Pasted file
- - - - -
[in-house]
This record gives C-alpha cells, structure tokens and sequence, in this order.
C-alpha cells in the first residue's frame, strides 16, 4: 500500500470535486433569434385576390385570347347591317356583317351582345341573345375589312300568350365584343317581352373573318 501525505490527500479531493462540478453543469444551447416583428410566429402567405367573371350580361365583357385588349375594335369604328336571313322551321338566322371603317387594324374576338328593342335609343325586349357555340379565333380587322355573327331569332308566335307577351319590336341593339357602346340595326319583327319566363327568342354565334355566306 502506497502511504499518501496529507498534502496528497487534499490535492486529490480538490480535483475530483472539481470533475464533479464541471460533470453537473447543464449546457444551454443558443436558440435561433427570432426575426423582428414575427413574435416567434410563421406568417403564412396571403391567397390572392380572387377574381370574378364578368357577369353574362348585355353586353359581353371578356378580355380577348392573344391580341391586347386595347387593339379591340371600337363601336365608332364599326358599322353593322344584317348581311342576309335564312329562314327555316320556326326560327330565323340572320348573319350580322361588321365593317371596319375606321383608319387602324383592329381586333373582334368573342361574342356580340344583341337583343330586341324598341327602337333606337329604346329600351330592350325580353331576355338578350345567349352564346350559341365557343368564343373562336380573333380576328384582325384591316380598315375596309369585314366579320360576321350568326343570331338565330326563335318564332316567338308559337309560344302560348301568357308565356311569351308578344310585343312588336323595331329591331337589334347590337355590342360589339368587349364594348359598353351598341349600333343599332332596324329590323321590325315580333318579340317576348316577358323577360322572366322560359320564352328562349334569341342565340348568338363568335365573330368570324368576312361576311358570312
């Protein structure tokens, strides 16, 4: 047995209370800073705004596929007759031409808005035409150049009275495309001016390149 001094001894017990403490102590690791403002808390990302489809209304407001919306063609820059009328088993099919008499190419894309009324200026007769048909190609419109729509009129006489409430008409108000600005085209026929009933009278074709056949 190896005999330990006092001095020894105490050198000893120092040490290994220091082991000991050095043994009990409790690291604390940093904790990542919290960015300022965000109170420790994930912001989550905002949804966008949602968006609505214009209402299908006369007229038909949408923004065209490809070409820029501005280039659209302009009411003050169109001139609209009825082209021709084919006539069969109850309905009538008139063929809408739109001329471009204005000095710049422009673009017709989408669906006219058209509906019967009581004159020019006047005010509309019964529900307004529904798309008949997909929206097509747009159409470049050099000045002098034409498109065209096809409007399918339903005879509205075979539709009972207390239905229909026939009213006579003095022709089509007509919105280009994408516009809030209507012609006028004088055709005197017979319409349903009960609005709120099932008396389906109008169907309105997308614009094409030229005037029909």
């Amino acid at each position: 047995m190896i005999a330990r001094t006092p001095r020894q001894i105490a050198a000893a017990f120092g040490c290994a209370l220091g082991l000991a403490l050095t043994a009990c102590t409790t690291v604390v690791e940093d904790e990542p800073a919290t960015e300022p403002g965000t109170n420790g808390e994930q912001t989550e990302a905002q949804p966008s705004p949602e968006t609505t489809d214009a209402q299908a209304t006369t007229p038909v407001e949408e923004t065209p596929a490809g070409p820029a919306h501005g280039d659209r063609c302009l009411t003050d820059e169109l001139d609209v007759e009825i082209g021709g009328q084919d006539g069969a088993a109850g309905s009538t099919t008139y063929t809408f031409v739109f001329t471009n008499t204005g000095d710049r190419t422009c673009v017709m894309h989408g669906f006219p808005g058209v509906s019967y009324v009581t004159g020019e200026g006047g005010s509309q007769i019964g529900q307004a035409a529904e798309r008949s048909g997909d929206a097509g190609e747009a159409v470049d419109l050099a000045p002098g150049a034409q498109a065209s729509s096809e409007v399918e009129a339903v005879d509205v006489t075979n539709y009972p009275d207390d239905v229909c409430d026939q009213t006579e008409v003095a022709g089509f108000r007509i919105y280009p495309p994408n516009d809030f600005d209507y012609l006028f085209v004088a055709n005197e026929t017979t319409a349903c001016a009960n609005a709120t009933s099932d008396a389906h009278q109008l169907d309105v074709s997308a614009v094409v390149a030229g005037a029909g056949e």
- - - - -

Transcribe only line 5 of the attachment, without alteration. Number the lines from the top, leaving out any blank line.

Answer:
């Amino acid at each position: 047995m190896i005999a330990r001094t006092p001095r020894q001894i105490a050198a000893a017990f120092g040490c290994a209370l220091g082991l000991a403490l050095t043994a009990c102590t409790t690291v604390v690791e940093d904790e990542p800073a919290t960015e300022p403002g965000t109170n420790g808390e994930q912001t989550e990302a905002q949804p966008s705004p949602e968006t609505t489809d214009a209402q299908a209304t006369t007229p038909v407001e949408e923004t065209p596929a490809g070409p820029a919306h501005g280039d659209r063609c302009l009411t003050d820059e169109l001139d609209v007759e009825i082209g021709g009328q084919d006539g069969a088993a109850g309905s009538t099919t008139y063929t809408f031409v739109f001329t471009n008499t204005g000095d710049r190419t422009c673009v017709m894309h989408g669906f006219p808005g058209v509906s019967y009324v009581t004159g020019e200026g006047g005010s509309q007769i019964g529900q307004a035409a529904e798309r008949s048909g997909d929206a097509g190609e747009a159409v470049d419109l050099a000045p002098g150049a034409q498109a065209s729509s096809e409007v399918e009129a339903v005879d509205v006489t075979n539709y009972p009275d207390d239905v229909c409430d026939q009213t006579e008409v003095a022709g089509f108000r007509i919105y280009p495309p994408n516009d809030f600005d209507y012609l006028f085209v004088a055709n005197e026929t017979t319409a349903c001016a009960n609005a709120t009933s099932d008396a389906h009278q109008l169907d309105v074709s997308a614009v094409v390149a030229g005037a029909g056949e």